9780814794500-0814794505-Transcendent in America: Hindu-Inspired Meditation Movements as New Religion (New and Alternative Religions, 6)

Transcendent in America: Hindu-Inspired Meditation Movements as New Religion (New and Alternative Religions, 6)

ISBN-13: 9780814794500
ISBN-10: 0814794505
Author: Williamson, Lola
Publication date: 2010
Publisher: NYU Press
Format: Paperback 280 pages
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Book details

ISBN-13: 9780814794500
ISBN-10: 0814794505
Author: Williamson, Lola
Publication date: 2010
Publisher: NYU Press
Format: Paperback 280 pages

Summary

Acknowledged authors Williamson, Lola wrote Transcendent in America: Hindu-Inspired Meditation Movements as New Religion (New and Alternative Religions, 6) comprising 280 pages back in 2010. Textbook and eTextbook are published under ISBN 0814794505 and 9780814794500. Since then Transcendent in America: Hindu-Inspired Meditation Movements as New Religion (New and Alternative Religions, 6) textbook was available to sell back to BooksRun online for the top buyback price or rent at the marketplace.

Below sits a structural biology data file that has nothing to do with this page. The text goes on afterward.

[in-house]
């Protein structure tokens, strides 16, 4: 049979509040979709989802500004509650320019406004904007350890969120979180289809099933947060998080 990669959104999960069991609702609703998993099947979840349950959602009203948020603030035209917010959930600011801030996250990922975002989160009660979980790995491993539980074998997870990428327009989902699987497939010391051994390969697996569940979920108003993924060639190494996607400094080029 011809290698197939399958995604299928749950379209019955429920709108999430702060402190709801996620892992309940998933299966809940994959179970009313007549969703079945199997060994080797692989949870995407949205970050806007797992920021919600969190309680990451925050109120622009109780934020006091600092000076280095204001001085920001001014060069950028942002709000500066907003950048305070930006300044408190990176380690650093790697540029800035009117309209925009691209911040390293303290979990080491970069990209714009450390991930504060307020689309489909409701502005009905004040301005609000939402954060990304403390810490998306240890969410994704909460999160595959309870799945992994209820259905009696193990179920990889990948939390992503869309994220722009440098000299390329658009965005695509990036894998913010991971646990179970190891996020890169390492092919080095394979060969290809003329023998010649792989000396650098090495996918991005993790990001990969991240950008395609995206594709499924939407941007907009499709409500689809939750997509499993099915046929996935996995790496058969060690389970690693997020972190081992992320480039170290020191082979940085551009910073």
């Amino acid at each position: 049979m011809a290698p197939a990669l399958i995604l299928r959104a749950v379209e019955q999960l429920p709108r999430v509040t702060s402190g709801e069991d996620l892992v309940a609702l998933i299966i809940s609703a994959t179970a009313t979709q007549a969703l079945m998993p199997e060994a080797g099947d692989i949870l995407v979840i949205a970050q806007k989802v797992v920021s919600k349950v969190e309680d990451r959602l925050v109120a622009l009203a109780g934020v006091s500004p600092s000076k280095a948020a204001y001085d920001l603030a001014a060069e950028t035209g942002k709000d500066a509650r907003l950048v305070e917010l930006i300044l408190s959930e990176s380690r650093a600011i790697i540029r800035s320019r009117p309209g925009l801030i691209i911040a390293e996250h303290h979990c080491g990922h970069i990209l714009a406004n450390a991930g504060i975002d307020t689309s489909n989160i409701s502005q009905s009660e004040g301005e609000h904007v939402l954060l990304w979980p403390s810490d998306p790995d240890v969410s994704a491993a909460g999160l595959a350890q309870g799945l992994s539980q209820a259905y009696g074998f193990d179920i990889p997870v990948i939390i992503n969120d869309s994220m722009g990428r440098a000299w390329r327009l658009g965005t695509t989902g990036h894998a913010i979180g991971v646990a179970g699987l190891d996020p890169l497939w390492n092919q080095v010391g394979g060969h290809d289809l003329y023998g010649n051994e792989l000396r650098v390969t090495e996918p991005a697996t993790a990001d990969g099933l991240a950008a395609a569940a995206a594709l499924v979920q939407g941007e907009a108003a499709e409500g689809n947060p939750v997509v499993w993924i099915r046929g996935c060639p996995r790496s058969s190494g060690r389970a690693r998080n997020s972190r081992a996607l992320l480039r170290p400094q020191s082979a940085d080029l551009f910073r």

Description

Yoga, karma, meditation, guru these terms, once obscure, are now a part of the American lexicon. Combining Hinduism with Western concepts and values, a new hybrid form of religion has developed in the United States over the past century. In Transcendent in America, Lola Williamson traces the history of various Hindu-inspired movements in America, and argues that together they constitute a discrete category of religious practice, a distinct and identifiable form of new religion. Williamson provides an overview of the emergence of these movements through examining exchanges between Indian Hindus and American intellectuals such as Thomas Jefferson and Ralph Waldo Emerson, and illuminates how Protestant traditions of inner experience paved the way for Hindu-style movements' acceptance in the West. Williamson focuses on three movements Self-Realization Fellowship, Transcendental Meditation, and Siddha Yoga as representative of the larger of phenomenon of Hindu-inspired meditation movements. She provides a window into the beliefs and practices of followers of these movements by offering concrete examples from their words and experiences that shed light on their world view, lifestyle, and relationship with their gurus. Drawing on scholarly research, numerous interviews, and decades of personal experience with Hindu-style practices, Williamson makes a convincing case that Hindu-inspired meditation movements are distinct from both immigrant Hinduism and other forms of Asian-influenced or 'New Age' groups.

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